Christianity is the dominant religion in Belize. The single largest denomination is the Roman Catholic Church with about 40.1% of the population (129,456 adherents), a reduction from 49.6% of the population in 2000, 57.7% in 1991 and 61.9% in 1980, although absolute numbers have still risen. Other major groups include Pentecostal with 8.4% of the population up from 7.4% in 2000 and 6.3% in 1991, Seventh-day Adventists with 5.4% of the population up from 5.2% in 2000 and 4.1% in 1991. The following of the Anglican Church has been steadily declining, with only 4.7% of the population in 2010 compared to 6.95% in 1991. About 12,000 Mennonites (3.7% of the population) live mostly in the rural districts of Cayo and Orange Walk. People who declared they belong to no religion make up 15.5% of the population (just under 50,000 people) in 2010, more than double their 2000 census numbers. 11.2% adhere to other religions which include the Maya religion, Afro-American religions (Garifuna religion, Obeah and Myalism), Mormons, Hindus, Buddhists, Muslims, Baháʼís, Rastafarians and others. There were 1,333 Mormons in 2010 though The Church of Jesus Christ of Latter-day Saints claims 4,807 members as of 2015 (in 11 congregations). The 2010 census also found 216 followers of the Baháʼí Faith (down slightly from the 2000 census, which counted 219). It also found small numbers of Buddhists (820 or 0.3% of the population), Hindus (about 650), and Muslims (about 620). However, the Association of Religion Data Archives states that as of 2005, 2.5% of the population identifies as Baháʼí, 2.0% identifies as Hindu, 1.1% identifies as Jewish, 1.0% identifies as spiritists, 0.6% identifies as followers of indigenous religions, 0.5% identifies as Muslim, and 0.5% identifies as Buddhist. They estimate there were 7,776 Baháʼís in Belize in that year, as well as the highest proportion of Baháʼís in any country (though not nearly the highest absolute number). The 2010 Belize Population Census, however, recorded only 202 Baháʼís out of a total population of 304,106, yielding a proportion of 0.066%, far less than 2.5%. Belizean Roman Catholic churches belong to the Diocese of Belize City-Belmopan; Anglican churches belong to the Diocese of Belize, part of the Church in the Province of the West Indies. Catholics frequently visit the country for special gospel revivals. The Greek Orthodox Church has a presence in Santa Elena. Muslims have been in Belize since the 18th century. Activism of the 1960s saw many converts to Islam. It is also common among Middle Eastern immigrants and has gained a following among some Kriols. Mosques continue to be built in major cities.Muslim community officially opens Belize City Mosque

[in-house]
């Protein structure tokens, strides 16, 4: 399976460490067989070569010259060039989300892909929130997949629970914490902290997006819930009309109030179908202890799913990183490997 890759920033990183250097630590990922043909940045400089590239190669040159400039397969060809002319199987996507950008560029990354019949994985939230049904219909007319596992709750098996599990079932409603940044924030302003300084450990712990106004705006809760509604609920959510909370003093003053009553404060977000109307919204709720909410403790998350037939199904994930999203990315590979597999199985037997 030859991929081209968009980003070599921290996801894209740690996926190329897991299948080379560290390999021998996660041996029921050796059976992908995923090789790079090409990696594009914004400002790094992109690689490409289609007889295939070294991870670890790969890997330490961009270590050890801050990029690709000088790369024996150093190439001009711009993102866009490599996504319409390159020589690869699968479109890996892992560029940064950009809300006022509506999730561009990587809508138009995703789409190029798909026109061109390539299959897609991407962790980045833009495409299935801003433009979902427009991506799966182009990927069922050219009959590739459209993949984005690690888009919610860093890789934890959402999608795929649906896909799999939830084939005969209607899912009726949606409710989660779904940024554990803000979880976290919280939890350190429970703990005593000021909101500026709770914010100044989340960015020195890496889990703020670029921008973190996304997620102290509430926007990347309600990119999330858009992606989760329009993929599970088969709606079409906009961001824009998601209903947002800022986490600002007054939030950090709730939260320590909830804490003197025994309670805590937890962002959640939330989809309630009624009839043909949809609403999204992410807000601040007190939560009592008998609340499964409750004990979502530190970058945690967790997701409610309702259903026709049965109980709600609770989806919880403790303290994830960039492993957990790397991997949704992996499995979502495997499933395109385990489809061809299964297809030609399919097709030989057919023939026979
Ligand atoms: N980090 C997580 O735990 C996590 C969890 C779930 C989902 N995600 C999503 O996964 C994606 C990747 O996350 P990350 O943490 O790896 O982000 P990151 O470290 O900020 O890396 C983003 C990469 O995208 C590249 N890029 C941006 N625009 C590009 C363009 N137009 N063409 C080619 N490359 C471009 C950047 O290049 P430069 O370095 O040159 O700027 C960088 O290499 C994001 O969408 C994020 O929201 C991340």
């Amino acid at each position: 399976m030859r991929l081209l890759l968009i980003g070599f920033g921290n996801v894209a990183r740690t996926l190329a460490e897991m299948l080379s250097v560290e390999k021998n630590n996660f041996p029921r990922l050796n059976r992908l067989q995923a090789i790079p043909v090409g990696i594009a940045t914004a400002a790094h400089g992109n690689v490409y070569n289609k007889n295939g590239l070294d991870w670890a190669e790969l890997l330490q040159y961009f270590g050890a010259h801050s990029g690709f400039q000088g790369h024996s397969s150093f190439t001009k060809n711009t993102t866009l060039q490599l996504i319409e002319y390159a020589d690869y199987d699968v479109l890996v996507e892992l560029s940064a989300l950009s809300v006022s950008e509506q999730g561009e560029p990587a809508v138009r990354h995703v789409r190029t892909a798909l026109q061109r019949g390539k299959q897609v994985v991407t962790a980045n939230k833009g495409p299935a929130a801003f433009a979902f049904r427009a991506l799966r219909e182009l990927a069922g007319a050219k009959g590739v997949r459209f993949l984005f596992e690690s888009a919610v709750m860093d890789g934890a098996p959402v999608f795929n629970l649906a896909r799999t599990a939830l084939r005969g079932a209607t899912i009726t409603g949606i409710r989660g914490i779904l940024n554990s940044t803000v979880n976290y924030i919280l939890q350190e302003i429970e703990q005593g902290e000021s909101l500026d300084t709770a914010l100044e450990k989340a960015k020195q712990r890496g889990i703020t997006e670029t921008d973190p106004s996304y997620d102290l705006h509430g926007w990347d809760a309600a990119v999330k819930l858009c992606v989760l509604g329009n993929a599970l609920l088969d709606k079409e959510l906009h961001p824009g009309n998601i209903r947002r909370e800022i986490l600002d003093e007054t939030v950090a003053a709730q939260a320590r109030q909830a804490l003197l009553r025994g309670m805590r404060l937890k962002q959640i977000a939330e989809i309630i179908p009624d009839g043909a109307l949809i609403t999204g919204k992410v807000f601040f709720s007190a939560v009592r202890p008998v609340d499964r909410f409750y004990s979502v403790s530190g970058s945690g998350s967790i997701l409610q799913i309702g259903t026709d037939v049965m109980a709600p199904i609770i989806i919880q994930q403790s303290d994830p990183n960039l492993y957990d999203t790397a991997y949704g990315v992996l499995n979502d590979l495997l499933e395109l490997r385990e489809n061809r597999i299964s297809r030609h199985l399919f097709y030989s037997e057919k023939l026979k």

/ref> Hinduism is followed by most Indian immigrants.

Religious freedom

The constitution of Belize establishes the freedom of religion. Discrimination on religious grounds is illegal. A law against blasphemy is unenforced. The Council of Churches, a body which includes representatives from several Christian denominations, appoints one senator to the senate of Belize with the approval of the Governor-General. The law also establishes that prisoners in jails must have their religious beliefs respected and accommodated.
International Religious Freedom Report 2017 Belize
', US Department of State, Bureau of Democracy, Human Rights, and Labor
Religious groups are required to register with the government in order to operate in the country. Religious groups are exempt from certain taxes. Missionaries are required to register with the government and purchase a religious worker's permit. The public school curriculum for primary schools includes nondenominational "spirituality" classes that introduce world religions, as well as ethics and morals associated with religion. Most public schools are managed by Christian churches. A few schools are run by non-Christian religious groups.

Census results

See also

* Hinduism in Belize * History of the Catholic Church in Belize * Islam in Belize * List of churches in Belize * Mennonites in Belize * Roman Catholicism in Belize


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